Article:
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A Security Analysis for Wireless Sensor Mesh Networks in Highly Critical Systems

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A Security Analysis for Wireless Sensor Mesh Networks in Highly Critical Systems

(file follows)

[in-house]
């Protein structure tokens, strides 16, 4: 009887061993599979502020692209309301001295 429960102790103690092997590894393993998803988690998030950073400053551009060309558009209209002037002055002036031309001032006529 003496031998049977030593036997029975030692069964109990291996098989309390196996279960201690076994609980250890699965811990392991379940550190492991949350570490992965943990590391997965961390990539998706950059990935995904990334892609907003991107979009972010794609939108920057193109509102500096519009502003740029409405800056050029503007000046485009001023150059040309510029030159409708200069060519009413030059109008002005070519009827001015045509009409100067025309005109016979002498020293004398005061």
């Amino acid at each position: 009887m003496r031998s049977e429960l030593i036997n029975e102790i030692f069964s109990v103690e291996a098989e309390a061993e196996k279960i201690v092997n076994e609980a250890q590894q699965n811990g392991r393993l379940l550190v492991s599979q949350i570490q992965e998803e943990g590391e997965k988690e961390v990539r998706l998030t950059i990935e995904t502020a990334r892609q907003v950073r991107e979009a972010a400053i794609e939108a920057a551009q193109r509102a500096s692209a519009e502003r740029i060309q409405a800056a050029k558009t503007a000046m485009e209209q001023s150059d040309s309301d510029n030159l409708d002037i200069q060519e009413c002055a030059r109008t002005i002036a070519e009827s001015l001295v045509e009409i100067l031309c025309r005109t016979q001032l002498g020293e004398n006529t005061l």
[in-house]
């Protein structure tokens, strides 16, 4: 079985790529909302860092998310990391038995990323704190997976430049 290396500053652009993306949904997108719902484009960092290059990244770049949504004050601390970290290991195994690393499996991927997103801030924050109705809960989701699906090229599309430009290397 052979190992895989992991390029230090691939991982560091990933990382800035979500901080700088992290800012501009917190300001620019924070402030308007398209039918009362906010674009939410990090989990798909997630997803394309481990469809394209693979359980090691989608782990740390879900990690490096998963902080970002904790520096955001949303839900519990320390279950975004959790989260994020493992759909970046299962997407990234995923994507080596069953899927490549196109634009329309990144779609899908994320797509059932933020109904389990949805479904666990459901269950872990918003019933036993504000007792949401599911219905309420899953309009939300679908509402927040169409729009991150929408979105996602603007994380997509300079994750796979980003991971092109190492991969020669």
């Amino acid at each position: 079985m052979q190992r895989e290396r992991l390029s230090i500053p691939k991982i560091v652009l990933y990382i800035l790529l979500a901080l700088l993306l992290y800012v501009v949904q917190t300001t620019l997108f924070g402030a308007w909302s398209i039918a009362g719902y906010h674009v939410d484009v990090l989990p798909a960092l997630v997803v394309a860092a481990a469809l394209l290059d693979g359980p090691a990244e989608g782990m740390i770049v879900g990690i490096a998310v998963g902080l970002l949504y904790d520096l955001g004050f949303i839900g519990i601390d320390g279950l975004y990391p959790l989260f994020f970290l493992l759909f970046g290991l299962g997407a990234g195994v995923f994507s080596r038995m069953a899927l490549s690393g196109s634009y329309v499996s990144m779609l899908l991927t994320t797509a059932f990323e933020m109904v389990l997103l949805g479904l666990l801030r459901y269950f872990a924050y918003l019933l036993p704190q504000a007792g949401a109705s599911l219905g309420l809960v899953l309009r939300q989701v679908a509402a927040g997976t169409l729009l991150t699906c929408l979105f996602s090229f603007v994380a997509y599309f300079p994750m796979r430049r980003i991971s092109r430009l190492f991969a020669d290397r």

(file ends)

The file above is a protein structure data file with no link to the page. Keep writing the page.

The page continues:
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  IEEE TRANSACTIONS ON SYSTEMS, MAN, AND CYBERNETICS—PART C: APPLICATIONS AND REVIEWS, VOL. 40, NO. 4, JULY 2010 419 A Security Analysis for Wireless Sensor MeshNetworks in Highly Critical Systems Cristina Alcaraz  , Member, IEEE  , and Javier Lopez  , Member, IEEE   Abstract —Nowadays, critical control systems are a fundamen-tal component contributing to the overall performance of criticalinfrastructures in our society, most of which belong to the indus-trialsector.Thesecomplexsystemsincludeintheirdesigndifferenttypesofinformationandcommunicationtechnology systems,suchas wireless (mesh) sensor networks, to carry out control processesin real time. This fact has meant that several communication stan-dards, such as Zigbee PRO, WirelessHART, and ISA100.11a, havebeen specified to ensure coexistence, reliability, and security intheir communications. The main purpose of this paper has beento review these three standards and analyze their security. Wehave identified a set of threats and potential attacks in their rout-ing protocols, and we consequently provide recommendations andcountermeasures to help Industry protect its infrastructures.  Index Terms —Critical control systems, critical infrastructureprotection,supervisorycontrolanddataacquisition(SCADA)sys-tems, wireless sensor mesh network. I. I NTRODUCTION M OSTOFTHEcriticalinfrastructuresdeployedinourso-ciety share a certain interdependency relationship due tothe services they offer. This relationship means that a disruptionof these services, caused by a failure or a threat, could involvea harmful-cascade effect, affecting the social and/or economicwell-being of a country. For this reason, these infrastructuresmust be controlled by specialized systems, known as super-visory control and data acquisition (SCADA) systems. Peeren-boom etal. studiedthisinterdependence relationship(causeandeffect) in [1] and in particular the relationship between commu-nication systems and SCADA ones. For example, a failure ina microwave communication network could result in a lack of monitoring and control capabilities in an energy substation (seeSection II), causing an important loss of energy.Current SCADA systems are composed of a set of differenttechnologies, many of them based on wireless communications.In particular, one of the most demanded technology by the In-dustryis wireless(mesh)sensornetworks (WSMN/WSN),sinceit guarantees the same control services as a wired infrastructure Manuscript received May 25, 2009; revised November 2, 2009 and February7, 2010; accepted February 10, 2010. Date of publication April 5, 2010; dateof current version June 16, 2010. This work was supported by the MEC I+Dof Spain through the research project CRISIS under Grant TIN2006-09242 andthrough research project ARES under Grant CSP2007-00004. This paper wasrecommended by Associate Editor E. R. Weippl.The authors are with the Department of Computer Science, Universityof Malaga, Malaga ES-29071, Spain (e-mail: alcaraz@lcc.uma.es; jlm@lcc.uma.es).Color versions of one or more of the figures in this paper are available onlineat http://ieeexplore.ieee.org.Digital Object Identifier 10.1109/TSMCC.2010.2045373 but with low installation and maintenance cost. Due to this in-terest from Industry, several standards have been specified, suchas ZigBee PRO [2], WirelessHART [3], and ISA100.11.a [4],whose objectives are very similar: energy saving, coexistencewith other communication systems, communication reliabilityand security. However, these standards need to be analyzed in-depth because of several reasons: 1) the critical nature of theapplication context; 2) the nature of wireless networks, whichtend to be generally susceptible to attacks; and 3) the security inWSNs, which is mainly based on symmetric key cryptography(SKC) primitives because of the high constraints on both thehardware and the software of the sensor nodes. Specifically, thepurpose of this paper is to identify vulnerabilities and threatsin each of the aforementioned standards, as well as to providecountermeasures to help systems deal with particular situations.The paper is organized as follows. Section II presents thearchitecture and the functionality of critical control systemsincluding some existing information and communication tech-nology (ICT) systems. Section III describes the wireless com-munication standards, whose security is analyzed in more detailin Section IV-B. Finally, Section V concludes the paper andfuture work is outlined.II. SCADA S YSTEMS AND  T ECHNOLOGIES AnSCADAsystemismainlybasedontwotypesofnetworks:the  control/SCADA network   and the  corporative network   (seeFig. 1). The operations performed by the corporative network are related to the general supervision of the system. In contrast,the control network is responsible for receiving measurementsor alarms from remote substations (located close to the criticalinfrastructures, such as for example oil or gas pipelines) andmanaging control tasks (e.g., open/close a pump). In particulara remote substation is mainly based on remote terminal units(RTUs), which receive physical data (e.g., pressure or temper-ature readings) from infrastructures, and transmits the senseddata to the SCADA network using specific industrial protocols,such as Modbus/TCP [5] or DNP3 [6]. As can be seen in Fig. 1,wireless communications can also take part in the managementof critical infrastructures. In fact, both the industrial and sci-entific communities agree that wireless communication couldhelp gain competitive advantages and improve the control andautomation processes. Thus, an operator could interact with thesystem directly without needing to go through the SCADA net-work.Special attention must also be paid to wireless industrial sen-sor networks since nowadays this is one of the wireless controltechnologies most demanded by the Industry. In these scenar-ios, a WSN is considered an optional technology for monitoring 1094-6977/$26.00 © 2010 IEEE  420 IEEE TRANSACTIONS ON SYSTEMS, MAN, AND CYBERNETICS—PART C: APPLICATIONS AND REVIEWS, VOL. 40, NO. 4, JULY 2010 Fig. 1. General Architecture of a current SCADA system. purposes since it can offer the same functionalities as an RTU,withlowinstallationandmaintenancecost.Thisnewalternativeand its communication standards will be the main focus of thispaper.  A. Role of WSNs in Industrial Systems In an industrial context, a WSN is composed of sensor nodeswhose hardware capabilities significantly differ from conven-tional sensor nodes (4-8MHz, 4-16KB RAM, and 48-128KBROM). In particular, they are equipped with a 4MHz-32MHzmicro-processor,8KB-128KBRAM,and128KB-192KBROM,and with sensors to measure environmental data, such as tem-perature, pressure, vibration, light intensity, etc. Generally, anddepending on the application context, the nodes are linked toan energy supplier or industrial equipment in order to maxi-mize their lifetime (by between 5 and 10 years). These sensornodes are smart and autonomous devices capable of processingany information acquired from their sensors and transmittingit to a central system with considerable hardware and softwareresources, such as for example an RTU working as a data col-lection device. In addition, they can offer auto-configuration,self-monitoring and self-healing capabilities, as well as detec-tion/tracking of anomalous situations, alarm generation and re-porting of any life-threatening situation [8]. Therefore, WSNscan be considered a key technology for the protection and con-trol of many of our infrastructures.Nonetheless,someaspectsofthisnewtypeofcontroltechnol-ogy should be borne in mind. Firstly, it is necessary to improvethe hardware and software capabilities of the sensor nodes toprovide secure future control applications, such as for instanceWebservicesforthemonitoring.Secondly,itisnecessarytopro-vide lightweight security mechanisms (e.g., privacy or privilegedelegation mechanisms), although some other security issueshave already been resolved in the literature, such as SKC/PKC(Public Key Cryptography based on Elliptic Curve Cryptogra-phy) primitives, hash functions and Key Management Systems(KMS) [9]. Finally, it is necessary to ensure reliability of com-munication, coexistence with other systems through a meshdistribution and a secure interconnection between an SCADAnetwork/component and a WSN. Some of these aspects have al-readybeenconsideredbythewirelesscommunicationstandardsmentioned in Section I, and will be discussed in the remainderof this paper along with a security analysis.III. W IRELESS  C OMMUNICATION  S TANDARDS AND  S ECURITY Most of the communication standards specified for moni-toring highly-critical industrial systems are based on the IEEE802.15.4-2006 standard [10]. It was proposed to specify de-tails of the physical layer (PHY) and media access control layer(MAC) for wireless personal area networks (WPANs). Its net-works can be designed using a star or a peer-to-peer topologywithlowcomplexityandenergycost,workingat2.4GHzto250kb/sor868–915MHzto20kb/s,with16transmissionchannels.The MAC layer of IEEE 802.15.4-2006 is in charge of man-aging the media access through the CSMA-CA (carrier sensemultiple access) protocol, validating the data and establishingsynchronization and association methods among network de-vices. Likewise, IEEE 802.15.4-2006 provides support for theAES-128 security primitive, the message authentication code(MAC) and an access control list (ACL) to authenticate anymessage received. ACL must include the address of trustworthynodes, a security suite (e.g., AEC-CTR or AES-CCM), a key of 128bits,alastinitialvector(IV)andareplaycounter.Inthecasewhere a sensor node is not on the list, its message either has tobe refused or it has to go through another type of authenticationmechanism.  A. ZigBee PRO ZigBee PRO  is a standard specified in ZigBee-2007 [2]whose network architecture is based on four main devices [seeFig.2(a)]:1)sensornodes;2)routers;3)handhelddevicestodi-rectly interact with the system; and 4) a gateway or coordinator(responsible for receiving the sensed data streams from sensornodes). In other words, the sensor nodes transmit, with the helpof the routers, the sensed data streams to the gateway followinga mesh and many-to-one topology. Both its PHY layer and itsMAC layer are based on the IEEE 802.15.4-2006 standard. Inaddition, ZigBee PRO provides a set of services, such as theasymmetric link to ensure reliability of communication. Thisservice helps to identify and configure those routes with thebest quality of communication between two devices, i.e., thoseroutes with the same link quality in either direction. This stan-dard also allows sensor nodes (before transmitting) to select afrequency channel if the current channel has many interferencesor obstacles. This technique is known as frequency agility.Other services offered by ZigBee PRO are the route aggre-gation and source routing, both of which use many-to-one net-works. The former service allows each device to reach a routeon the way to the gateway using a simple routing table with asingle entry. In the case where the gateway wants to respond toa source node, it will have to apply the second service. To thisend, it is necessary to remember the path used from the sourcenode to the gateway, and this path must be explicitly included in  ALCARAZ AND LOPEZ: SECURITY ANALYSIS FOR WIRELESS SENSOR MESH NETWORKS IN HIGHLY CRITICAL SYSTEMS 421 Fig. 2. Wireless sensor mesh networks (WSMNs). themessageheader.Regarding scalabilityandtheprobabilityof identity conflicts, these are resolved by the stochastic address-ing method. This consists of previously assigning each node aunique and random address. If the address is in conflict withthe identity of another network node, the network stack willhave to assign a different address, applying a conflict resolutionmechanism using the IEEE MAC address of each node.Fromasecuritypointofview,ZigBeePROimprovesthesecu-rity of the ZigBee 2006 version with two new security modes:Standard security mode—compatible with the residential se-curity of ZigBee-2006- and high security mode—compatiblewith the commercial security of ZigBee-2006. Both of them aremanaged by the gateway of the network since it is considereda trustworthy device in charge of updating and distributing thesecuritycredentials.Inthestandardsecuritymode,twomainse-curity keys are needed:  Link Key  (LK) and  Network Key  (NK).The LK is a unique and  optional  key shared between two nodesand used to encrypt the messages in the application layer. Con-versely, the NK, provided by the gateway, is used to encryptthe communications at network level, and it is shared by alldevices. There are two different ways of acquiring the NK: 1)preconfiguring the LK in the new nodes to encrypt the NK or2) transmitting the NK without encryption from the gateway.Obviously, the second option could put at risk the confidential-ity and integrity of the network, and hence, it is not suitable forcritical systems. It should be noted that the gateway offers anupdating mechanism for the NK, which consists of transmittingin broadcast the new-NK encrypted with the old-NK.In contrast, the high security mode includes an additionalkey, named  Master Key  (MK). This is preconfigured in sensornodes in order to generate the LK applying the symmetric-key–key-exchange (SKKE) algorithm. To generate the LK, SKKErequiresaprevioustransactionprocessbetweentwonodesbasedon nonces to ensure freshness in the messages. When the LK isgenerated, the gateway transmits the NK encrypted with the LKto the corresponding node. The updates of NK are periodicallycarried out in unicast mode and encrypted with the LK by thegateway,evenwhenasensornodeisexcludedfromthenetwork.Thus, an adversary with only the old-NK is not able to readthe new-NK. This way of updating the NK and the use of anonoptional LK ensures that the high security mode is moresuitable for critical applications from a security point of view.As a special note, the high-security mode will be analyzed inSection IV-B.Finally, ZigBee PRO provides a mechanism to recover thecurrent NK for both security modes. It allows a sensor node toobtain the current NK when the node passes from a sleepingstate to being awake. For the transmission of the current NK,the LK established between the gateway and the new awakenode must be used. These changes of states allow energy sav-ing in nodes and improve the energy management processes of previous versions of ZigBee.  B. WirelessHART WirelessHART   is a standard defined as a part of the HART7.0 [3]. In this standard, a mesh network communication pro-tocol is specified to control wireless industrial automation pro-cesses, while keeping compatibility with the existing hardwareand software technologies of HART. The WirelessHART net-work architecture is based on five essential components [seeFig. 2(b)]: 1) sensor nodes; 2) routers; 3) hand held devices; 4)a gateway in each group of nodes; and 5) a network manager(which might be integrated into a gateway in the network). Thenetwork manager is a high-resource device in charge of estab-lishing the network configuration, specifying the routing tablesand determining the schedule for the communication. One of the main differences with ZigBee PRO is that WirelessHARTdefinesitsownMAClayer.Thislayerischaracterizedbytheuseof the time division multiple access (TDMA) protocol for colli-sion control with a fixed 10-ms time slot. Moreover, it provideshop-to-hop data integrity by using a message integrity code(MIC) and authentication services. In addition, WirelessHARTcontrolsthehighindustrialinterferenceswithinthecommunica-tion channels applying the frequency hopping and blacklistingmethods. The frequency hopping approach consists of chang-ing the radio frequency (RF) channel when the current channelhas noise. The blacklisting method consists of including such achannel on a blacklist to avoid subsequent transmissions usingthis frequency.Both the routing information and the communication sched-ule are updated by the network manager as new nodes jointhe network. Routing information is based on a routing graphwhere several redundant paths are assigned to each node. Wire-lessHART also provides priority management of messages(commands, measurements, normal messages, and alarms) anda network diagnostic mechanism so that a source node can ver-ify the real state of a part of the network. The mechanism addsa list of nodes to the packet header, including both the sourcenode and the destination node.In order to enforce security, WirelessHART offers confiden-tiality and integrity both at network-level and MAC-level, anduses four security keys: The first,  Public Key  (PubK), is usedto generate the MIC in the MAC layer for every new network device. It will help the network manager to authenticate the new  422 IEEE TRANSACTIONS ON SYSTEMS, MAN, AND CYBERNETICS—PART C: APPLICATIONS AND REVIEWS, VOL. 40, NO. 4, JULY 2010 node.  NetworkKey isusedtogeneratetheMICintheMAClayerand is shared by all network devices. The  Join Key  (JK) is usedby sensor nodes to send a joining request packet to a specificnetwork. This key is unique for each new device in the network and it is used to generate the MIC of the network layer. Last, Session Key  (SK) is a unique key between two devices only andit is generated by the network manager to encrypt critical datapackets.The MIC generation requires the CCM* mode (counter withCBC-MAC) with AES-128 and four byte-strings as parameters.Such parameters are formed by the message header withoutencryption and the payload, a key of 16 bytes whose valuedepends on the state of the node (i.e., either it could be thePubK, if the node is new, or the NK, if the node is alreadypresent in the network), and a nonce whose value is based onthe combination of the source address and a time slot used tomanage the synchronization among network devices [11].Before the deployment phase, the new node has to be precon-figuredwiththeJK,thePubK,andauniquenetworkIDsincethenetwork is composed of node subgroups (every group consistsofagatewayandasmallsubsetofnodes).ThisnetworkIDmustbe made public using an advertisement packet so that the newnodecanbematchedtoitscorrespondinggroup.Tothisend,thenode has to transmit a joining request packet along with boththe MIC of the MAC layer and the MIC of the network layerto be authenticated by the network manager. When the newnode is authenticated, the network manager generates uniqueSKs (e.g.,node–gateway, node–node, or node–manager), whichwill be transmitted along with the NK. Both keys are protectedusing the JK. Meanwhile, i.e., in parallel, the network managerhas to prepare the new schedule for the communication and therouting tables to be retransmitted on the whole sensor network.In the case where a sensor node wants to establish communi-cation with the network manager, it will have to transmit thepacket encrypted using the SK and it must be authenticatedusing the NK [11]. Finally, although WirelessHART offers dif-ferent mechanisms to prolong the lifetime of sensor nodes (e.g.,synchronization for the transmission), it does not guarantee theupdating of security credentials during that time period [12],which may be a risk to the security of the system. C. ISA100.11a In September 2009,  ISA100.11a  started to be considered asan official standard. It is especially intended to be applied toautomation and control systems whose network architecture isbased on a mesh or star topology. The network components [seeFig. 2(c)] include: 1) sensor nodes; 2) routers; 3) gateways (oneor several) to establish connection with the SCADA network; 4)backbone routers to allow connectivity to other networks; and5) two special managers: a system manager and a security man-ager. The system manager is in charge of allocating resourcesand providing communication, whereas the security manageroffers security services that depend on the security policy es-tablished, i.e., 1) nonsecured network (not recommended); 2)network secured with symmetric keys; and 3) network securedwith asymmetric keys. It is important to highlight that these twolastsecurityoptionshavedifferentagreementprocessesanddatapreconfiguration. Both will be discussed in the following.ISA100.11aprovidessecurityatlinklevelandtransportlevel.In particular, it ensures that the messages are authenticated atlink level using the MMIC (i.e., the MAC MIC with the headerand payload of the data link layer), whereas the message pay-load is encrypted using the AES algorithm. At transport level,ISA100.11a protects the integrity of the payload and transportheader using the MIC. To generate the MIC, the CCM* modeuses a 13-octet nonce whose value depends on the source ad-dress, a time stamp and a 10-bit counter that restarts at  0  ×  00 every second. With respect to the security keys, the standardis based on several symmetric keys of 128 bits, specifically; a  JK  , only effective in the join process; a common  Global Key (GK) used by default in nonsecure networks; a  MK   generatedduring the key agreement process between the security managerand the new device; a  LK   to calculate the MIC at link level;and an  SKm  shared between the system manager and the newdevice.Following a symmetric agreement scheme, the join requestrequires preconfiguration of the JK and the ID of the securitymanager.Thus,thesecuritymanagergenerates,ontheonehand,the MK using a symmetric key generation algorithm along withthe JK, and on the other hand, it retrieves the current LK of asubnet (ISA100.11a could be structured by subnetworks) andit generates the SKm as well. These keys are retransmitted en-crypted with the JK along with its MIC. After verifying theintegrity of the message, a confirmation process based on achallenge–response is performed to confirm that the new con-tract is properly established between the two keys. In contrast,in an asymmetric agreement scheme, the node must be precon-figured with a certificate (Cert) signed by a certificate authority(CA). When the node is deployed, it has to try to establish com-munication with the security manager through a join request.To this end, each party needs to generate a short-term publickey (PubK) based on ECC, which is transmitted to the othercommunication part along with its respective certificates. Con-sequently, each party generates a new shared key (MK) usingthe PubK received and its own private key. This process final-izes when both entities confirm the reception of MK (based on achallenge–response) so that the security manager can computeand distribute the LK and the SKm, both of which are protectedby the MK. However, all of these operations could significantlydecrease the life-time of the sensor nodes and increase the com-munication overhead. For this reason, the security analysis of Section IV-B will be focused on a network secured with sym-metric keys in order to balance security and energy.After the joining, the system manager has to assign resourcesand a list with the most promising neighbor nodes that best op-timize the mesh configuration. To this end, the system managerneeds to know the actual connectivity of the network and mustmeasure the quality of the links based on information received(protectedwiththeSKm)bythenetworknodes.Forestablishingcommunication with a neighbor node, the node has to requesta new session key (SKab) from the security manager. Then, thesecurity manager has to authenticate each party using its ACLand transmit the SKab encrypted with the SKm.  ALCARAZ AND LOPEZ: SECURITY ANALYSIS FOR WIRELESS SENSOR MESH NETWORKS IN HIGHLY CRITICAL SYSTEMS 423 ISA100.11a offers services very similar to WirelessHART.For example, it supports an adaptive frequency hopping methodand blacklisting, synchronization, redundant paths, diagnosticmechanisms, low-duty cycle and priority management. Specifi-cally, the priority management in ISA100.11a is based on foursubcategories (a device diagnostic, a communication diagnos-tic, a security alert, and a process alarm) and has several prioritylevels (urgent, high, med, low, and journal). But, on the otherhand, ISA100.11a also provides other specific services, suchas frequent key update, firmware update in all the devices andcompatibility with the standard 6LowPAN [13].IV. S ECURITY  A NALYSIS : Z IG B EE  PRO, W IRELESS HART, AND  ISA100.11 A  A. Threat Model and Taxonomy Taking some existing threat models in the SCADA [14] andWSN [15] literature as the basis, several types of adversarieshave been identified for this approach: insiders and outsiders.An  insider   is an active member of the SCADA organization(e.g., a discontent or malicious human operator) with specialpermission to access part of the system and the secret keys of the network. In addition, as the security policies are not alwaysproperly applied, both an ex-member of the SCADA organiza-tion and any malicious sensor node intentionally preconfiguredarealsoincludedinthiscategory. Ontheotherhand,an outsider  isanunauthorizedexternalmemberwhocompromisesthesecu-rity of the system through physical (e.g., destroying or stealingsensor nodes deployed in open environments) or logical (e.g.,through cryptanalysis techniques) attacks.Therefore, the threat model includes both internal and exter-nal attacks, as well as passive and active attacks. Furthermore,this model follows the taxonomy proposed by Tsao  et al.  in [16]for  routing over low power and lossy  (ROLL) networks, usingthe confidentiality, integrity, and availability security model forthe classification of attacks. It is important to point out that theattacks analyzed here (some of them described in more detailin [8], [14], and [15]) are dependent firstly on the applicationcontext (e.g., open or closed environments), second on the rout-ing protocol of each standard, and finally, on the security poli-cies.Thesepolicieshavetoconsidertheservicesormechanismsthat the standards do not contemplate in their specifications.Continuing on with the threat model, an attack on  confiden-tiality  is related to the adversary’s ability to obtain unautho-rized access to routing information or any other informationexchanged in the network. In particular, an adversary may gainaccess to exchanged messages through a  deliberate exposure attack (in order to deliberately reveal critical data streams), a sniffing  attack (adversaries read the content of messages), ora  traffic analysis  attack (intruders deduce routing informationby mapping the network connectivity or flow patterns [17]). Inaddition, the adversary may obtain routing tables or network topology through a  remote device access  attack (here, adver-saries may remotely request routing tables or neighbor informa-tionfromthosenodesthatdonotrequireaprioriauthentication)or a physical attack (intruders directly access databases of tar-getnodessincetheyarenottamper-resistant).Itshouldbenotedthat, no standard could prevent a physical attack since this willdepend on the application context. However, it is essential toknow the potential consequences of such an attack, so that secu-rity policies can include defense mechanisms against this typeof threat.An attack on  integrity  is related to the adversary’s ability tomanipulate any routing information or exchanged messages, aswell as node identity and routing information misuse. In thiscase, an adversary may launch an  information manipulation  at-tack (to alter the content of the critical messages), a  routing falsification  attack (to lie about the real network connectivity),a  physical  attack, an  information replay  attack, or a  sybil  attack (to impersonate several identities). In particular, these two lastattacks could be the main cause of a routing information misuseattack or a node identity misuse attack. Last, an attack on  avail-ability  is associated to the availability of routing informationand associated services. There are several ways of exploitingit: a  selective forwarding  attack, a  sybil  attack, a  black hole  at-tack (not to retransmit the messages to the next hop), a  sinkhole attack (to attract traffic toward a malicious node), a  wormhole attack (similar to sinkhole but with several nodes in conjunc-tion),  jamming (togeneratehighindustrialnoise/interferencesincommunication channels to disrupt the normal network traffic), overloading  (to request services for a node to disrupt its func-tionality in the network). Many of these attacks are launchedin order to deliberately exhaust the energy in the sensor nodes,such as a  sybil  attack, a  selective forwarding  attack,  flooding , or  jamming  attacks [15]. Nevertheless, some solutions have beenproposed in the literature to overcome the energy exhaustionproblems [18].  B. Security Analysis Following the threat model described in Section IV-A, a setof routing attacks will be identified along with some counter-measures and recommendations. 1) SecurityAnalysisontheConfidentiality:  A deliberate ex- posure  attack might be launched in the three types of networks.Generally, this attack is carried out by insiders who access thepreconfiguration laboratories to load security information in aparticular sensor node. The insider’s goal is to deceive any au-thentication mechanism in the coordinator/gateway into believ-ing such a sensor node is a legitimate network device. In anycase, the attacker needs to know and preinstall the MK for Zig-Bee PRO, the PubK, and the JK for WirelessHART, and the JKand ID of the security manager for ISA100.11a. Countermeasures:  One way of preventing this attack in gen-eral would be to establish strict security policies along with theuse of monitoring physical mechanisms, such as video cameras.Thus, any type of access to the key preconfiguration laborato-riesmightberegistered.Inaddition,itisnecessarytofrequentlyupdate the operators’ security credentials (such as passwords,smart cards, etc.) to restrict access to essential parts of the sys-tem.Ontheotherhand,itwouldalsobeinterestingtoimplementintelligent and dynamic task control mechanisms for SCADAsystems with capabilities for registering events occurring in realtime. A model of this, for example, would be the automated